The United Kingdom’s mountain Search and Rescue force is an all-volunteer group. There is virtually no government funding and dedicated men and women give of their time and money to help others. Not too long ago, I learned of a fund-raising project called “360 to Yosemite.” This was to be a fund-raising effort organized by 3 men from Wales, UK. I contacted Dave Fildes to offer my support since I only live 5 hours from this great American National Park.
I felt qualified to help get them to the top since I have written the only hiking guide to this massive trek, “One Best Hike: Yosemite’s Half Dome.” The name of their effort came because all three were turning 60 that year! Their goal was to hike to the summit of the Park’s signature landmark, Half Dome, and promote the effort to sponsors and individuals to obtain money for their home Search and Rescue teams. Dave joined with Harold Burrows and Roland Layland and agreed to my leading them.
The Half Dome hike is a 16-mile, 12-hour day hike. It is classed as “extremely strenuous” and is capped by a 425foot 45-degree ascent up the backside of the 8,842 foot high signature landmark of Yosemite. This is facilitated by gripping onto 2 steel cables installed in 1919.
We agreed to meet at the Fresno, California airport and I had arranged an interview on a live local TV station the next day. As things turned out, their plane connections were completely disrupted by a monster thunderstorm at Atlanta. They arrived a day late and we toured the giant sequoias then rested up for the big hike the next day. I did the TV interview alone. The hike went well despite the strange June weather. It had been an unusually wet month. At the summit, they joyously sang their national anthem. Soon after our Energy Bar lunch, an ominous cloud moved in. They unfurled the Wales flag on the top and we wisely decided to get down before the cloud got worse.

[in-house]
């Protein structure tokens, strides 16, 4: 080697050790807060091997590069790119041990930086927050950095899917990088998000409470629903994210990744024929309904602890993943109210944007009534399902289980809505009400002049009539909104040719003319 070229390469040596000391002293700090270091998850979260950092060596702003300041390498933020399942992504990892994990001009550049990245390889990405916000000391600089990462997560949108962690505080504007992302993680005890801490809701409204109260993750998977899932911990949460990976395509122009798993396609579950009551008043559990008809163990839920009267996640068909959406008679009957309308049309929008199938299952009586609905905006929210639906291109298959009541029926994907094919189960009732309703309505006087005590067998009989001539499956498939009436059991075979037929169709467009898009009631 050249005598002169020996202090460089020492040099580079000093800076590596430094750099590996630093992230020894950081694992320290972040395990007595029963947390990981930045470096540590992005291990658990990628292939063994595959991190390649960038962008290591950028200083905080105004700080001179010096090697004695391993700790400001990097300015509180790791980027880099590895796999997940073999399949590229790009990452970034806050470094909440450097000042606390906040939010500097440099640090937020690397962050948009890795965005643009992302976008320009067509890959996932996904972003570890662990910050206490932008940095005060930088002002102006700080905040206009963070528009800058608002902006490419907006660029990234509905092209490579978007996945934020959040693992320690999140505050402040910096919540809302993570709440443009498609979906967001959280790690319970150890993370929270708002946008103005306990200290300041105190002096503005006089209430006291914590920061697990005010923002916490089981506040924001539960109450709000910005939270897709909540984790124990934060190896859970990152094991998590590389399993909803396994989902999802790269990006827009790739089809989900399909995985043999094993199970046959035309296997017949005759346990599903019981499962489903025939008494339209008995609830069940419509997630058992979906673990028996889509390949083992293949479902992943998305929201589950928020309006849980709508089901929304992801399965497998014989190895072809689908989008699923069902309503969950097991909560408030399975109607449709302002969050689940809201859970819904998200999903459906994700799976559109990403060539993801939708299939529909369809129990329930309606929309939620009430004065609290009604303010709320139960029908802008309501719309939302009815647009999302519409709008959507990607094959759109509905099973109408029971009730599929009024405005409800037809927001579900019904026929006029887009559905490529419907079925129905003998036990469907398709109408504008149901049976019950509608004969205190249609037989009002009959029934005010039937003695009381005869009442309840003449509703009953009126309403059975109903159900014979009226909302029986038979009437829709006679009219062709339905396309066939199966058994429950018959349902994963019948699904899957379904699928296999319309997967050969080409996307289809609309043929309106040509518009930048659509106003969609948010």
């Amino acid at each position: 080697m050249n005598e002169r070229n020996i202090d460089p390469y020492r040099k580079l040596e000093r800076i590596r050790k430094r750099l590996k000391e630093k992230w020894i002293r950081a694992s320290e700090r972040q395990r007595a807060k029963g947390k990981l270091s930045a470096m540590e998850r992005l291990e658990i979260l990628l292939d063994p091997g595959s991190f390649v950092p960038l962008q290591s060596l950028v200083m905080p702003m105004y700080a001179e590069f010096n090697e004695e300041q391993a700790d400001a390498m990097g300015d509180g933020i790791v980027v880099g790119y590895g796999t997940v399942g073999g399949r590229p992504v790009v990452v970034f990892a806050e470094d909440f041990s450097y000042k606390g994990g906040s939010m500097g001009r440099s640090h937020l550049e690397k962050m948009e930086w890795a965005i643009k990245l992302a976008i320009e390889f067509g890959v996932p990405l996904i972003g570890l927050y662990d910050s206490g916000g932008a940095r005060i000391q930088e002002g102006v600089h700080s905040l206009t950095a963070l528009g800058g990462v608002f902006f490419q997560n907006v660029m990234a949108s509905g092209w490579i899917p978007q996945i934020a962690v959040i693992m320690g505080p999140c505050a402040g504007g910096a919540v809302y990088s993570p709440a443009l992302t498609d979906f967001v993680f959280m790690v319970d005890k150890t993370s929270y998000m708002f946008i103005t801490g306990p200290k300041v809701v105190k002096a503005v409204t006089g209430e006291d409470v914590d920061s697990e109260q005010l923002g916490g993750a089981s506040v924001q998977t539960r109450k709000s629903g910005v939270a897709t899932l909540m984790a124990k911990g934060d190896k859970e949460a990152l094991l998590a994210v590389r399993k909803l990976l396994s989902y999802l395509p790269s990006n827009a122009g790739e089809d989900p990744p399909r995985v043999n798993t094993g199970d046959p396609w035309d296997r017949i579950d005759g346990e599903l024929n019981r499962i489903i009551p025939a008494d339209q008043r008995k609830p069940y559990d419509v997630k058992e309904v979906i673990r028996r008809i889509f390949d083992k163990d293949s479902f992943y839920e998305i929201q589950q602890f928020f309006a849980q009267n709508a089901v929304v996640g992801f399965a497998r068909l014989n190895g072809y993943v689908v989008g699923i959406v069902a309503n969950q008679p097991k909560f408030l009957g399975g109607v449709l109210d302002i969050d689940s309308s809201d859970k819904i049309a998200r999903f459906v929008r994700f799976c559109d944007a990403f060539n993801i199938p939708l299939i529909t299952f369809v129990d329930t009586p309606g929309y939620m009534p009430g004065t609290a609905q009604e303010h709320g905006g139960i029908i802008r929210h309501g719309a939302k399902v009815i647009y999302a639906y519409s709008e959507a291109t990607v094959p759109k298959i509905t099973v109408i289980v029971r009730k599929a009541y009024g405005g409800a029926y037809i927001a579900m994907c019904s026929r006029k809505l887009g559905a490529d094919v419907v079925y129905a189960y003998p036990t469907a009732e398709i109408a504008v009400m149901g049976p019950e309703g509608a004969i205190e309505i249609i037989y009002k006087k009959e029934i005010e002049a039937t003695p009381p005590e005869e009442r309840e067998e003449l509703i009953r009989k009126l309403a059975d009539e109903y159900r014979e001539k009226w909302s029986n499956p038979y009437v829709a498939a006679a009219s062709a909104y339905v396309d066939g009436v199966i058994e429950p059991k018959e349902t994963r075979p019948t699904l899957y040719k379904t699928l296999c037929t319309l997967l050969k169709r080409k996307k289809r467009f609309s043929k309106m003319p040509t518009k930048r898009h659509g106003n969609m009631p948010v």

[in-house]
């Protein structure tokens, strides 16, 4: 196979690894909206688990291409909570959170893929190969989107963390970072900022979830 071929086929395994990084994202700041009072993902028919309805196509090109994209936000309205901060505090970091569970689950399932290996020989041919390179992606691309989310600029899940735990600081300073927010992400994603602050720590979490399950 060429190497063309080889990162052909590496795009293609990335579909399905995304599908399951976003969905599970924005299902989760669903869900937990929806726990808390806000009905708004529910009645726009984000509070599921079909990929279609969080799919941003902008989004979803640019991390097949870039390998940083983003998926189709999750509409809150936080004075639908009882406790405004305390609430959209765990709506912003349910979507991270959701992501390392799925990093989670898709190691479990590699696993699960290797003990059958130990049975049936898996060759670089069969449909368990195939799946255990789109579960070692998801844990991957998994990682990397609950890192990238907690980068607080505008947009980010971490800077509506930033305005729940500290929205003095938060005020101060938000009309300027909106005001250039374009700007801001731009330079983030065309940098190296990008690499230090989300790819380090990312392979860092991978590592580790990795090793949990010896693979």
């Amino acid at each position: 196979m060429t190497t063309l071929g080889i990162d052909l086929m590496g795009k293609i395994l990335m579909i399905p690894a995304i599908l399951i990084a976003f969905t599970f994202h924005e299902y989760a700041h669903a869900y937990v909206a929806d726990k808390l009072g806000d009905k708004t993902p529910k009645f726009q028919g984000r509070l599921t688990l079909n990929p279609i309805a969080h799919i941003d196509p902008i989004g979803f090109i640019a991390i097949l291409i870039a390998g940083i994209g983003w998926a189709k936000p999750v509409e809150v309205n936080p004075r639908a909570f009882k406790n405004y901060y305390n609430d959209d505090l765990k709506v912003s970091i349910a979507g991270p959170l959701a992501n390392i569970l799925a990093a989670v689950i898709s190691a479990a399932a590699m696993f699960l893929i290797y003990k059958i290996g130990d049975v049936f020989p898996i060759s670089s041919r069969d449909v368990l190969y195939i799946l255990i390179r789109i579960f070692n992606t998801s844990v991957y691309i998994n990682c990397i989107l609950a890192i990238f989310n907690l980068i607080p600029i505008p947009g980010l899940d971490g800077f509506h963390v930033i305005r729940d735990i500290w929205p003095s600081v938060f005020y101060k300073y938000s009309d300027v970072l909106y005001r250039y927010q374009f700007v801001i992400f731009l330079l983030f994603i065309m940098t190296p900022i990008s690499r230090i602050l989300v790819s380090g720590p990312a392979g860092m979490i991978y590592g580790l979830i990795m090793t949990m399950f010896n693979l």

As we descended it got very cold and the cloud proceeded to cover the top of the mountain with hikers foolishly continuing up. When the granite rock is damp, it is very slick and the cable route is deadly. We were safely into the forest and heading down when it began to hail then rain. All this with other hikers still continuing towards the cables while wearing shorts and T-shirts – common for most summer days. Sadly about 3 pm, a man lost his footing on the sick surface and fell to his death. An irony was that the week before a woman slipped and slid 150 feet down only to be stopped by an upward facing slab edge. the weather was bad that day also.
The moral of my story is that mountain weather is very unpredictable and precautions must be taken. We need to be prepared for changing conditions and hike wisely. Seek safety then modify your plans. The” 360 to Yosemite” project was a success with many donations for Search and Rescue raising in excess of $4,000 US. The three guys paid all their own expenses. Carpe Diem!